This presents not technological but staggering social and political problems. Kai-Fu Lee and many others believe the AI revolution will be on the scale of the Industrial Revolution, but probably larger. We know it will be faster. AI will invade and enhance both muscle power and cognitive power, outperforming humans at many such tasks. But it will not ease the lot of the unskilled. It will take over tasks that, using data, can be optimized and tasks that don’t require human interaction. New jobs will be created, but probably not enough to make up for all lost jobs. Displaced workers can theoretically retrain for new jobs in fields that are difficult to automate, but this is highly disruptive and time-consuming (and training is so far largely in fields that are poorly paid).

Lee (2018) goes on to say that algorithms that perform white-collar work can be improved and disseminated quickly and cheaply, unlike the improvements that took place during the first two Industrial Revolutions in the 17th and 19th centuries and that were only fitfully adopted. He also argues that the presence of venture capital (VC) has changed the chancy patchwork of capital (private wealth, patronage, bank loans) that the first two revolutions relied upon. Instead VC numbers tell another story: global venture funding invested $148 billion in 2017, and AI start-ups accounted for $15.2 billion, a 141 percent increase over 2016. VCs will continue to seek every profit they can out of every appealing idea that AI researchers propose. AI is the first disruptive technology where China, a fifth of the world’s population, equals the West, both in advancing and applying the technology. China’s participation will accelerate AI.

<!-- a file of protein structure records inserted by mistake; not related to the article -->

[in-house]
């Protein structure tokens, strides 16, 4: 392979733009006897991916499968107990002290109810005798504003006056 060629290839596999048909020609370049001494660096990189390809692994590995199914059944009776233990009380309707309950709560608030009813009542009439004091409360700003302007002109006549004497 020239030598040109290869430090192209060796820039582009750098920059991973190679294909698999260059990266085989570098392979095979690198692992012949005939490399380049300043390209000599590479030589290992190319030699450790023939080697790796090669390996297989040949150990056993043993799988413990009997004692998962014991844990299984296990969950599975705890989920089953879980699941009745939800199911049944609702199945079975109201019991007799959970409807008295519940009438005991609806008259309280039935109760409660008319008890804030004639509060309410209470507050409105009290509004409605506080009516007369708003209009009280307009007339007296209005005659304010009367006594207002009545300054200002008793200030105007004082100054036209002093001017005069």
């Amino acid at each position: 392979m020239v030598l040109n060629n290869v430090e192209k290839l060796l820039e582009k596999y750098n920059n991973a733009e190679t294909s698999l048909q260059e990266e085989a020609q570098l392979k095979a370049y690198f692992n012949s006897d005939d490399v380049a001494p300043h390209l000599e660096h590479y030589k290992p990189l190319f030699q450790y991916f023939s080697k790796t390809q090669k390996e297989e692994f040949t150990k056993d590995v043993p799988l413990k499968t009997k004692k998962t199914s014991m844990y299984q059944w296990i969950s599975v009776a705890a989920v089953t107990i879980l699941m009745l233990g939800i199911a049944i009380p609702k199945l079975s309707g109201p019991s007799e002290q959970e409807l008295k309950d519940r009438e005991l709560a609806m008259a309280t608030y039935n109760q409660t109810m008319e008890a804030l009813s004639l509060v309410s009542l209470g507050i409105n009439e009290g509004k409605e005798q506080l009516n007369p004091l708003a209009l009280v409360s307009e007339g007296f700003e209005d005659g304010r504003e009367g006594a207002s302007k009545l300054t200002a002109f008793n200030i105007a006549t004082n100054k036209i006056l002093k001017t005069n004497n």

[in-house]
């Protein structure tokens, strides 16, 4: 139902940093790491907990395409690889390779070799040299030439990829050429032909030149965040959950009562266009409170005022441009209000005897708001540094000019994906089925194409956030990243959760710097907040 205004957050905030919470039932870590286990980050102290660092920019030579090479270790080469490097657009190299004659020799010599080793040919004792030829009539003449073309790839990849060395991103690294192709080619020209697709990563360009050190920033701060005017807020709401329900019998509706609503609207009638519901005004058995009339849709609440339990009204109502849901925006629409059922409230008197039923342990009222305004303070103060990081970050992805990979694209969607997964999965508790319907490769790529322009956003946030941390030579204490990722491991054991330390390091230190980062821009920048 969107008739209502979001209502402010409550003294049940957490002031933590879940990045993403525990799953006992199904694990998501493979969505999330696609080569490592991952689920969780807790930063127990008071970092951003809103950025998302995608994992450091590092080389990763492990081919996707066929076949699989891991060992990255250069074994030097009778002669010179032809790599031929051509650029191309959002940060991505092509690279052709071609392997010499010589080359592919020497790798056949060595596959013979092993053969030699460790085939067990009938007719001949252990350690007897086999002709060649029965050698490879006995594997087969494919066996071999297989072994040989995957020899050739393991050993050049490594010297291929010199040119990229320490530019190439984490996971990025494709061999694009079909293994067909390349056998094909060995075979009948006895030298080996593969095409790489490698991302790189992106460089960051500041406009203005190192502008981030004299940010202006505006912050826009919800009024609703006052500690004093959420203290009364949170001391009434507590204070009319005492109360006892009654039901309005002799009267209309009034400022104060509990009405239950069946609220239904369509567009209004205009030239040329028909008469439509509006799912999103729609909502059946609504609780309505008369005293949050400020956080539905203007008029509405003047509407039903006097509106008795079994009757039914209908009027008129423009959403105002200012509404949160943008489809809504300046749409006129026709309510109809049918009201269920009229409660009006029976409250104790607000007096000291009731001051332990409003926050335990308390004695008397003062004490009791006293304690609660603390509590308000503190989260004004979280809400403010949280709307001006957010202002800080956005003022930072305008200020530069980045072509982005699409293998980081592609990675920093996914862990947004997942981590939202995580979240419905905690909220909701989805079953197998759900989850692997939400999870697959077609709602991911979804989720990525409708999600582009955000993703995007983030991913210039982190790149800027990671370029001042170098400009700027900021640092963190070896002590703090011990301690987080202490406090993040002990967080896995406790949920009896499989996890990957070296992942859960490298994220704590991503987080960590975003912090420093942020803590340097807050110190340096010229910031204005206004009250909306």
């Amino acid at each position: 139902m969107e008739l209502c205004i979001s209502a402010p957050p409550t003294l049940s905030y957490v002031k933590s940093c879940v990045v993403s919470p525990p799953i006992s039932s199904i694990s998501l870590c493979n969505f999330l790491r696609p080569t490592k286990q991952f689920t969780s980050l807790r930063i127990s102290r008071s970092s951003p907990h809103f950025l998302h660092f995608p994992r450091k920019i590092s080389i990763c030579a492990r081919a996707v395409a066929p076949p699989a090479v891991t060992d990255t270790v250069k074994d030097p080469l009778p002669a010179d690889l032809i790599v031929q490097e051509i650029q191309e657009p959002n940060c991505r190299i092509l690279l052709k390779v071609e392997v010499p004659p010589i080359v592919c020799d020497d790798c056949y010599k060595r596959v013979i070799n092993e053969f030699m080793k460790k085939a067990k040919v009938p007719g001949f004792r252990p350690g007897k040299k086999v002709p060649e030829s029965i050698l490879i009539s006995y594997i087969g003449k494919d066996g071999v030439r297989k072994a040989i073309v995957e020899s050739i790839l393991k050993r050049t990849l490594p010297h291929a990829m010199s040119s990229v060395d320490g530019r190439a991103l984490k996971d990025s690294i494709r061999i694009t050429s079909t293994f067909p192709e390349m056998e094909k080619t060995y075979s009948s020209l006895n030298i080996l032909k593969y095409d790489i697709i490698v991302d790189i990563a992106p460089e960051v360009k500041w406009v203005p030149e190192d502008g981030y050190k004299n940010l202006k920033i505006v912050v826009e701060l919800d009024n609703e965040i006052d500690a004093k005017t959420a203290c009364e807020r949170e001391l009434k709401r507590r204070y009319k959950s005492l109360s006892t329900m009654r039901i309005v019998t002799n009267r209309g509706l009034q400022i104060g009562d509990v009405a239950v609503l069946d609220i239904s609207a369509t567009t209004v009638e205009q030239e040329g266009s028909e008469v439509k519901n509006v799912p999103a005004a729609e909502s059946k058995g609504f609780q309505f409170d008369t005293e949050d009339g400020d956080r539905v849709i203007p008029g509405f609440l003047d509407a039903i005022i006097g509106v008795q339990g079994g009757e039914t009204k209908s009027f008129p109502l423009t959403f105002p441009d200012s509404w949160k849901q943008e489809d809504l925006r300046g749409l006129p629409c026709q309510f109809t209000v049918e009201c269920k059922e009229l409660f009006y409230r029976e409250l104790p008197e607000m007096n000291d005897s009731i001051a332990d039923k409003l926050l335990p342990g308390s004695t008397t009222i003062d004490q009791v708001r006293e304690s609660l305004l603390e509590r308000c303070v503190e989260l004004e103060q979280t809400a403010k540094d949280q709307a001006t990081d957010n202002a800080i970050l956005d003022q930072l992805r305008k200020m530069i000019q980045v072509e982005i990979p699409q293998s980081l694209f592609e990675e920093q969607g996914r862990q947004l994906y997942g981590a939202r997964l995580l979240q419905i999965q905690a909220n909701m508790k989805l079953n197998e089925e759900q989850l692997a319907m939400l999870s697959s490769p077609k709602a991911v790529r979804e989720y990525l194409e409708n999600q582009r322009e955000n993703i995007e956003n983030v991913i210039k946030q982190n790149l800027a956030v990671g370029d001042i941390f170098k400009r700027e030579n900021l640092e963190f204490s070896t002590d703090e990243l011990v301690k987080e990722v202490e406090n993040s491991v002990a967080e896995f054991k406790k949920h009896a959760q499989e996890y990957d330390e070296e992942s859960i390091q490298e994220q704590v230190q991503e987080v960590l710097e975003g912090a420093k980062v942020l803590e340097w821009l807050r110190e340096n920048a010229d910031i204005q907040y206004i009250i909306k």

Although Lee’s book examines the effect of AI on jobs in persuasive detail, his biggest concern is the effects of the two AI superpowers, China and the United States, upon the rest of the world, driving an all but insuperable wedge, if AI is left unchecked, between the haves and the have-nots. AI is an inequality machine. Developing countries are losing the great, perhaps only advantage they’ve had: cheap labor. Put bluntly, China and the United States are going to divide up the world between them, even as the Pope once divided the world between Spain and Portugal, except this time it’s for real.